Much more than a simple reference list or bibliography of different readings, an annotated bibliography includes your personal commentary—call them reading notes—on each paper that you’ve read.
I will discuss different styles and strategies for compiling annotated bibliographies in a future article but will offer here an example of their considerable utility as a time-management tool:
Whenever I sit down to write a formal paper, I open up relevant annotated bibliographies. I maintain several for different subjects and projects in the background and use them interactively with my work in progress. Working with an outline of my idea, I patch in various useful pieces from my bibliographies—e.g., quotes, arguments, opinions—that I then fully flesh out with additional writing, such as commentary, updates, and references.
If you would like more information now on how to organize your bibliography, check out the article: Important English Academic Style Guides.
You can also read my article on the importance of citations: 6 Reasons Why Citation of Sources is Important When Writing.
5. Work on “stepping stone” assignments: In addition to the annotated bibliography, there are other types of articles that you should practice writing to prepare yourself for the longer task ahead.
In some universities, a PhD thesis in science is often a compilation of published papers bookended with an introduction and discussion. Even when it is not, a published paper is a great core on which to build a dissertation.
So, periodically write down evaluative reports of your experiments or groups of experiments, regardless of whether they succeeded or not. Indeed, writing about failures is important because they can provide fodder for evaluation and discussion (something to discuss in a future article).
Other useful genres to experiment with writing include literature reviews or bibliographic essays (where again the annotated bibliographies can serve as useful springboards), descriptions and evaluations of new methodologies and techniques, and even an occasional book review.
You will find these documents to be very useful time saving devices when you sit down to compose your dissertation, be it in a paper format or the full-fledged version.
6. Present your work at workshops, conferences and meetings: Take every opportunity to present your work at formal conferences, in less formal lab group meetings, and/or at graduate student conferences because each presentation entails a certain amount of writing that adds to your stockpile of raw material for your thesis or dissertation.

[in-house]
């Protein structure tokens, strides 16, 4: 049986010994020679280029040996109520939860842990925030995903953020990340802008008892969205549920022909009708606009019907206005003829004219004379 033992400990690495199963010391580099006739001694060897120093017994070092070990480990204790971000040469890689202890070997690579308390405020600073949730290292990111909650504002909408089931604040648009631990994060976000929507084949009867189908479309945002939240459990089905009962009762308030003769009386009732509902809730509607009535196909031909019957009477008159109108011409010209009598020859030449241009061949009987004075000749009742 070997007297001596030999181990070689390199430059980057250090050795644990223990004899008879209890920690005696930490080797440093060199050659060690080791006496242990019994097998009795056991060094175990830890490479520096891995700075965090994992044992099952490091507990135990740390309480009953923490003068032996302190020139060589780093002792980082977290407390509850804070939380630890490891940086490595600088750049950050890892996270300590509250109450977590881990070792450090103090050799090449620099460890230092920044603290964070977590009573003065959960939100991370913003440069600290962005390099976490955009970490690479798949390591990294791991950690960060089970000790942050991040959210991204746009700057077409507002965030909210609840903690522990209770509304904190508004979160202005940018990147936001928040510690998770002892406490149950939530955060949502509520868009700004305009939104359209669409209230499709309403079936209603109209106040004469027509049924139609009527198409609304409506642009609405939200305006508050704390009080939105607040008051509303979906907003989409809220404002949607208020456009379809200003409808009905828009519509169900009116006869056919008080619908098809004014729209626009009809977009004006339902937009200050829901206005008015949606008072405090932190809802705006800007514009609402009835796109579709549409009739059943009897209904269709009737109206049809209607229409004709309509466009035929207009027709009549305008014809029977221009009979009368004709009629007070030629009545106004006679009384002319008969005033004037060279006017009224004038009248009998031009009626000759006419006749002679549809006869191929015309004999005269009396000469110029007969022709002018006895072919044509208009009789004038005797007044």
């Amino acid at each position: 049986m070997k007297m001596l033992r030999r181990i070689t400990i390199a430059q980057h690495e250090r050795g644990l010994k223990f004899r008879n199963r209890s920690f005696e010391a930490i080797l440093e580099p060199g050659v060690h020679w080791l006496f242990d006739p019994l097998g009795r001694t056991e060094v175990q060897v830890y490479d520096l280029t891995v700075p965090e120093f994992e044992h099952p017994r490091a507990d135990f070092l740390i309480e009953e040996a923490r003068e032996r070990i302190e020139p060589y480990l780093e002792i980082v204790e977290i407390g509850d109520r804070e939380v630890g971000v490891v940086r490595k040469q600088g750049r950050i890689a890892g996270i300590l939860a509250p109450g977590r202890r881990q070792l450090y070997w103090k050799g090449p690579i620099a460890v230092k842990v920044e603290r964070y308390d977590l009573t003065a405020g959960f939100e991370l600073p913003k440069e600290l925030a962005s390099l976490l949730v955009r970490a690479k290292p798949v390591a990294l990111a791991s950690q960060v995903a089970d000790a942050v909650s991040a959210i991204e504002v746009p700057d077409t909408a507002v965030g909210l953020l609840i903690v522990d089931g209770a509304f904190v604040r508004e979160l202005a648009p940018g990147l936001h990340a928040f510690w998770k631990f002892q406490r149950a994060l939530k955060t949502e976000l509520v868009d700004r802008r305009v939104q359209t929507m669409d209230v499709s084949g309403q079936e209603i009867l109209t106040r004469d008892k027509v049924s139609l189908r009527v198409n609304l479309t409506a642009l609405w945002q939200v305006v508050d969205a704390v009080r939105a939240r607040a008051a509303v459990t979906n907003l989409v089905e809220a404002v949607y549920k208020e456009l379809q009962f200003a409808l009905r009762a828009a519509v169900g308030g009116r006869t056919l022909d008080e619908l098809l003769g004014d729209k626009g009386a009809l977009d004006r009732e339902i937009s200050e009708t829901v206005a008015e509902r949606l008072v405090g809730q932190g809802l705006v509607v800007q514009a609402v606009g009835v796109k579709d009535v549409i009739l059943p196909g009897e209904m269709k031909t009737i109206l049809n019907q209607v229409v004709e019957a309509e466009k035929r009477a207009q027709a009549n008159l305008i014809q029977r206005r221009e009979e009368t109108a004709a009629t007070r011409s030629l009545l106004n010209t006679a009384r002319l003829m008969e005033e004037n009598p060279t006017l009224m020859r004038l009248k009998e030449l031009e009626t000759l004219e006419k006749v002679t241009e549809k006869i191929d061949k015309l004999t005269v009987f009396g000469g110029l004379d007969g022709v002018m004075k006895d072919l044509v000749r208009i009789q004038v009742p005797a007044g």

7. Join or form a dissertation writing group: Many universities have formal systems in place to gather groups of students in similar stages of their PhDs who meet at regular intervals to read and discuss each others’ writing.
If you have this type of access, waste no time in joining such a group, preferably with members that you do not socialize with. If no such service is available, try to round up other PhD students in related but not identical fields to form a group.
Although the idea of having more meetings (as if you don‘t have enough already with the weekly laboratory meetings and/or those sessions with your advisor) might seem like a waste of time and counterintuitive to efficiency just when are you supposed to get your experiments done, writing groups are extremely useful and ultimately save time.
It is true that such groups require more of a time investment in other people’s work than you might want, but like the aforementioned meetings with advisors, they keep you honest and on track with writing besides providing additional layers of revision and proofreading.
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About the Author:
Neeraja Sankaran is a historian of science (Ph.D., Yale University, 2006) specializing in the recent history of biological and biomedical research. She came to this field with a background and experience in science writing (Grad. certificate, 1993) and microbiology (M.Sc., 1990). Author of two general reference-style books on the topics of micro-organisms and the human genome as well as numerous articles on science and scientists for general audiences, she has also published a number of papers in peer-reviewed academic journals on various aspects of the history of biology and medicine, including but not limited to, virus research, immunology, and origin-of-life theorizing. She is currently an independent scholar working on a scholarly monograph that is expected to be published in 2018 by the University of Pittsburgh Press.
Topics : Dissertation Time Management Scientific Writing